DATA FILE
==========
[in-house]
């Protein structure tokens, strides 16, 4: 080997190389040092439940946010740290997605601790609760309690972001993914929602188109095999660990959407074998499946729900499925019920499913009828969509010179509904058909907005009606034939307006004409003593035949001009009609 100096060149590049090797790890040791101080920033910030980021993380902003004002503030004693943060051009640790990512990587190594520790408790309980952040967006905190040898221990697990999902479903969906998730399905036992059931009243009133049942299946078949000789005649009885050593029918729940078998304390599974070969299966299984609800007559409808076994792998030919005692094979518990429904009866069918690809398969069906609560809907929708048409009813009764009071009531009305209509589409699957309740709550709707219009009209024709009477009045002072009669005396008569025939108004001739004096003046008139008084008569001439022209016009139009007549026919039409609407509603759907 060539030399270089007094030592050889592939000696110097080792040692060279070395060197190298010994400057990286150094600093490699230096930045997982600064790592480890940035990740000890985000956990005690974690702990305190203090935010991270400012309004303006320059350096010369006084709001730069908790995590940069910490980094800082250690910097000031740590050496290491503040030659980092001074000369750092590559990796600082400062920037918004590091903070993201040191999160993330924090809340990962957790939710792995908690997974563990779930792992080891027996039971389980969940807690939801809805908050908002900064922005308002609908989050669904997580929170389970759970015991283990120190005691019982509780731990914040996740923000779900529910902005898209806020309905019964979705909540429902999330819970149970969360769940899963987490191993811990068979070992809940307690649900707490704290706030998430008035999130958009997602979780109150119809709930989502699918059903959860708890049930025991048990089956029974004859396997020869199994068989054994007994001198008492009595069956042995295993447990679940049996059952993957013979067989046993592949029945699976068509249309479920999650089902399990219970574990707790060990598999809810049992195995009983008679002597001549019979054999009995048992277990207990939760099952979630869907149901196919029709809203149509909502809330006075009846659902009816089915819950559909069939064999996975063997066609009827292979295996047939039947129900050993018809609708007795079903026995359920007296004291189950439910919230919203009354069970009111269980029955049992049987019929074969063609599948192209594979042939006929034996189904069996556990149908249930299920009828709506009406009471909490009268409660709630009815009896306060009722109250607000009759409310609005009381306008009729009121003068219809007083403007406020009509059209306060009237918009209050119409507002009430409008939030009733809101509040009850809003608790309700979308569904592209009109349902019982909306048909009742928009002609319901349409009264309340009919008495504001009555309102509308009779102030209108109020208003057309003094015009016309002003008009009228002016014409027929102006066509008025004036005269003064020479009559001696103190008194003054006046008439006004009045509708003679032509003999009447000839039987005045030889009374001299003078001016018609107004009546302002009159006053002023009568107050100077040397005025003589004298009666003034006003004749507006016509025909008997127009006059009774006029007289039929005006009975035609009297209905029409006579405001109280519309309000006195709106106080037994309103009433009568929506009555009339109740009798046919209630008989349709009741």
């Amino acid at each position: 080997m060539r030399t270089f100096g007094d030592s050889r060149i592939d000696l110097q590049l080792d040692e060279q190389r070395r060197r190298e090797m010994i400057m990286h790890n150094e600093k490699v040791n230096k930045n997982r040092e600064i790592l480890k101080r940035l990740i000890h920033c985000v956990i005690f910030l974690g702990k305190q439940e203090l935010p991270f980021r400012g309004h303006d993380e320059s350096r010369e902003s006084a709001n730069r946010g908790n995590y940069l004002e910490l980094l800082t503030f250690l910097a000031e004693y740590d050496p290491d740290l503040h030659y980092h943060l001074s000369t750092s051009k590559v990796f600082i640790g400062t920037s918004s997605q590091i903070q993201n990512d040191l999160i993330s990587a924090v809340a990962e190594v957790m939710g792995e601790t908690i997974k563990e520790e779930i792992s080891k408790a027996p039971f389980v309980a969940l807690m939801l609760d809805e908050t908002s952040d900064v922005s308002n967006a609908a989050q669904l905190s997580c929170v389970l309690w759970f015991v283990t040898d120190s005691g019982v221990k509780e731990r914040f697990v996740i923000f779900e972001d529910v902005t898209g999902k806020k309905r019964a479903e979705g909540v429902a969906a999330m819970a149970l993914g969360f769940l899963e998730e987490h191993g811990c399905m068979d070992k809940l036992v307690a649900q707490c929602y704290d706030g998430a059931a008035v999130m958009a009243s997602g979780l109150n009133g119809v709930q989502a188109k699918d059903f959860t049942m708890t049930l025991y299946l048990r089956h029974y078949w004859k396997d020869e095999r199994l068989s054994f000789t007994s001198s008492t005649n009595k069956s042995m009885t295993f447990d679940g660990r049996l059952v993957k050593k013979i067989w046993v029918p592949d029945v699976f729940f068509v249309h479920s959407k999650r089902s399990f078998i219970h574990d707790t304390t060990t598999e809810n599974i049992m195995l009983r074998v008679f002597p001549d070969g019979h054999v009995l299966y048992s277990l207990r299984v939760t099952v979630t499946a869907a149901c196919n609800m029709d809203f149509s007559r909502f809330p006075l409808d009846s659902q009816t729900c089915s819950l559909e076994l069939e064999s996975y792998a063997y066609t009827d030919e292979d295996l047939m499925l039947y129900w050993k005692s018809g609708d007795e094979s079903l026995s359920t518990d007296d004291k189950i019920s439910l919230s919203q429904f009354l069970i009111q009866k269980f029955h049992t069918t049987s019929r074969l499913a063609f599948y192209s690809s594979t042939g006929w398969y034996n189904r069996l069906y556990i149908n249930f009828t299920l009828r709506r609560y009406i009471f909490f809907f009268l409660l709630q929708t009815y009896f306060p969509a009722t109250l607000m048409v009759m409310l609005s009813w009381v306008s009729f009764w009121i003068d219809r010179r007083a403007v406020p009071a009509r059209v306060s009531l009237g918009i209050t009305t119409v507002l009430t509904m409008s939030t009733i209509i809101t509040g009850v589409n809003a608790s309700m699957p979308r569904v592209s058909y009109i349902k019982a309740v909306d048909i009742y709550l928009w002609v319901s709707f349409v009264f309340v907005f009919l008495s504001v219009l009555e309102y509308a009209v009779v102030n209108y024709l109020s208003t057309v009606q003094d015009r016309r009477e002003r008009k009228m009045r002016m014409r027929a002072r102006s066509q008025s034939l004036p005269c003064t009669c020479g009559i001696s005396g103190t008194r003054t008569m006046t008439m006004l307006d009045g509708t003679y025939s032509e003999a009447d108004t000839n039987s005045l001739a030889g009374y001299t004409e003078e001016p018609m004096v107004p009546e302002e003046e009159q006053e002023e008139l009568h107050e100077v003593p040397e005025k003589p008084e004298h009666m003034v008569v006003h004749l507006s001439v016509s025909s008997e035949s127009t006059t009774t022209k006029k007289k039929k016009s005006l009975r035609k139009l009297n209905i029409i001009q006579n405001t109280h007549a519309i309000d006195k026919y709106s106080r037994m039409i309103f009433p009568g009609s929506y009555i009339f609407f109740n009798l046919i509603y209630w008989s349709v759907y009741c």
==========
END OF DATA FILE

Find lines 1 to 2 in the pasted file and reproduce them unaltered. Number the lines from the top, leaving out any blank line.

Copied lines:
[in-house]
């Protein structure tokens, strides 16, 4: 080997190389040092439940946010740290997605601790609760309690972001993914929602188109095999660990959407074998499946729900499925019920499913009828969509010179509904058909907005009606034939307006004409003593035949001009009609 100096060149590049090797790890040791101080920033910030980021993380902003004002503030004693943060051009640790990512990587190594520790408790309980952040967006905190040898221990697990999902479903969906998730399905036992059931009243009133049942299946078949000789005649009885050593029918729940078998304390599974070969299966299984609800007559409808076994792998030919005692094979518990429904009866069918690809398969069906609560809907929708048409009813009764009071009531009305209509589409699957309740709550709707219009009209024709009477009045002072009669005396008569025939108004001739004096003046008139008084008569001439022209016009139009007549026919039409609407509603759907 060539030399270089007094030592050889592939000696110097080792040692060279070395060197190298010994400057990286150094600093490699230096930045997982600064790592480890940035990740000890985000956990005690974690702990305190203090935010991270400012309004303006320059350096010369006084709001730069908790995590940069910490980094800082250690910097000031740590050496290491503040030659980092001074000369750092590559990796600082400062920037918004590091903070993201040191999160993330924090809340990962957790939710792995908690997974563990779930792992080891027996039971389980969940807690939801809805908050908002900064922005308002609908989050669904997580929170389970759970015991283990120190005691019982509780731990914040996740923000779900529910902005898209806020309905019964979705909540429902999330819970149970969360769940899963987490191993811990068979070992809940307690649900707490704290706030998430008035999130958009997602979780109150119809709930989502699918059903959860708890049930025991048990089956029974004859396997020869199994068989054994007994001198008492009595069956042995295993447990679940049996059952993957013979067989046993592949029945699976068509249309479920999650089902399990219970574990707790060990598999809810049992195995009983008679002597001549019979054999009995048992277990207990939760099952979630869907149901196919029709809203149509909502809330006075009846659902009816089915819950559909069939064999996975063997066609009827292979295996047939039947129900050993018809609708007795079903026995359920007296004291189950439910919230919203009354069970009111269980029955049992049987019929074969063609599948192209594979042939006929034996189904069996556990149908249930299920009828709506009406009471909490009268409660709630009815009896306060009722109250607000009759409310609005009381306008009729009121003068219809007083403007406020009509059209306060009237918009209050119409507002009430409008939030009733809101509040009850809003608790309700979308569904592209009109349902019982909306048909009742928009002609319901349409009264309340009919008495504001009555309102509308009779102030209108109020208003057309003094015009016309002003008009009228002016014409027929102006066509008025004036005269003064020479009559001696103190008194003054006046008439006004009045509708003679032509003999009447000839039987005045030889009374001299003078001016018609107004009546302002009159006053002023009568107050100077040397005025003589004298009666003034006003004749507006016509025909008997127009006059009774006029007289039929005006009975035609009297209905029409006579405001109280519309309000006195709106106080037994309103009433009568929506009555009339109740009798046919209630008989349709009741």